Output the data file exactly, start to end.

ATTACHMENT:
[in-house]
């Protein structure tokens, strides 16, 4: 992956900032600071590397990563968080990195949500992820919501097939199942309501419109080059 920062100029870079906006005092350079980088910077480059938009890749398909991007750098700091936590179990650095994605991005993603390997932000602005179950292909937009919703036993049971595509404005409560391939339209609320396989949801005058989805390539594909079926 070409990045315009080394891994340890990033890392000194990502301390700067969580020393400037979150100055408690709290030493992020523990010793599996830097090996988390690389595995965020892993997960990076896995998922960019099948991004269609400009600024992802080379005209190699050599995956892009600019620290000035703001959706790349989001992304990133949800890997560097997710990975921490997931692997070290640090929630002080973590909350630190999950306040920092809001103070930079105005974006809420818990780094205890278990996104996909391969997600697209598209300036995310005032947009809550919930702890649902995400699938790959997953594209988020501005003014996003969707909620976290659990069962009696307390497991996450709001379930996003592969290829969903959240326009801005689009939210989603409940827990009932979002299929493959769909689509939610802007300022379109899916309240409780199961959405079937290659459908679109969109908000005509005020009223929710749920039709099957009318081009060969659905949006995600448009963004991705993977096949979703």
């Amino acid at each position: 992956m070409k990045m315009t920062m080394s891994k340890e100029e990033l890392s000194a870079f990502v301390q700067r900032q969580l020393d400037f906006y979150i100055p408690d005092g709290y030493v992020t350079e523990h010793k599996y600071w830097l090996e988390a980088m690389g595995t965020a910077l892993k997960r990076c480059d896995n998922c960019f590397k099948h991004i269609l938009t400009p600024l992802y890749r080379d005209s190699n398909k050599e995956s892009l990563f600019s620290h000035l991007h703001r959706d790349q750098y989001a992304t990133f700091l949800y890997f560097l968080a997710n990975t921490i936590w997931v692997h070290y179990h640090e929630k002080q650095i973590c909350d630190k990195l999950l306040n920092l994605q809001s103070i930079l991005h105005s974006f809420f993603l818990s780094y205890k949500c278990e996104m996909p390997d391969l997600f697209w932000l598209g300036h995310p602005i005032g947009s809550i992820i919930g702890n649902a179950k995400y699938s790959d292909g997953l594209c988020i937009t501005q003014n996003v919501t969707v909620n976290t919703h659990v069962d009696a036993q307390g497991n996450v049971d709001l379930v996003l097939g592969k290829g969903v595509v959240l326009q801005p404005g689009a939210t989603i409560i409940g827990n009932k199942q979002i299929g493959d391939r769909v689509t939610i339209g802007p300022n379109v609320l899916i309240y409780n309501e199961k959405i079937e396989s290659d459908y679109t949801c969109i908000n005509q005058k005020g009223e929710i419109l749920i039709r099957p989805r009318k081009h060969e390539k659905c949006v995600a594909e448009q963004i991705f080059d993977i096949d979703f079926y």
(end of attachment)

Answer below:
[in-house]
């Protein structure tokens, strides 16, 4: 992956900032600071590397990563968080990195949500992820919501097939199942309501419109080059 920062100029870079906006005092350079980088910077480059938009890749398909991007750098700091936590179990650095994605991005993603390997932000602005179950292909937009919703036993049971595509404005409560391939339209609320396989949801005058989805390539594909079926 070409990045315009080394891994340890990033890392000194990502301390700067969580020393400037979150100055408690709290030493992020523990010793599996830097090996988390690389595995965020892993997960990076896995998922960019099948991004269609400009600024992802080379005209190699050599995956892009600019620290000035703001959706790349989001992304990133949800890997560097997710990975921490997931692997070290640090929630002080973590909350630190999950306040920092809001103070930079105005974006809420818990780094205890278990996104996909391969997600697209598209300036995310005032947009809550919930702890649902995400699938790959997953594209988020501005003014996003969707909620976290659990069962009696307390497991996450709001379930996003592969290829969903959240326009801005689009939210989603409940827990009932979002299929493959769909689509939610802007300022379109899916309240409780199961959405079937290659459908679109969109908000005509005020009223929710749920039709099957009318081009060969659905949006995600448009963004991705993977096949979703």
């Amino acid at each position: 992956m070409k990045m315009t920062m080394s891994k340890e100029e990033l890392s000194a870079f990502v301390q700067r900032q969580l020393d400037f906006y979150i100055p408690d005092g709290y030493v992020t350079e523990h010793k599996y600071w830097l090996e988390a980088m690389g595995t965020a910077l892993k997960r990076c480059d896995n998922c960019f590397k099948h991004i269609l938009t400009p600024l992802y890749r080379d005209s190699n398909k050599e995956s892009l990563f600019s620290h000035l991007h703001r959706d790349q750098y989001a992304t990133f700091l949800y890997f560097l968080a997710n990975t921490i936590w997931v692997h070290y179990h640090e929630k002080q650095i973590c909350d630190k990195l999950l306040n920092l994605q809001s103070i930079l991005h105005s974006f809420f993603l818990s780094y205890k949500c278990e996104m996909p390997d391969l997600f697209w932000l598209g300036h995310p602005i005032g947009s809550i992820i919930g702890n649902a179950k995400y699938s790959d292909g997953l594209c988020i937009t501005q003014n996003v919501t969707v909620n976290t919703h659990v069962d009696a036993q307390g497991n996450v049971d709001l379930v996003l097939g592969k290829g969903v595509v959240l326009q801005p404005g689009a939210t989603i409560i409940g827990n009932k199942q979002i299929g493959d391939r769909v689509t939610i339209g802007p300022n379109v609320l899916i309240y409780n309501e199961k959405i079937e396989s290659d459908y679109t949801c969109i908000n005509q005058k005020g009223e929710i419109l749920i039709r099957p989805r009318k081009h060969e390539k659905c949006v995600a594909e448009q963004i991705f080059d993977i096949d979703f079926y």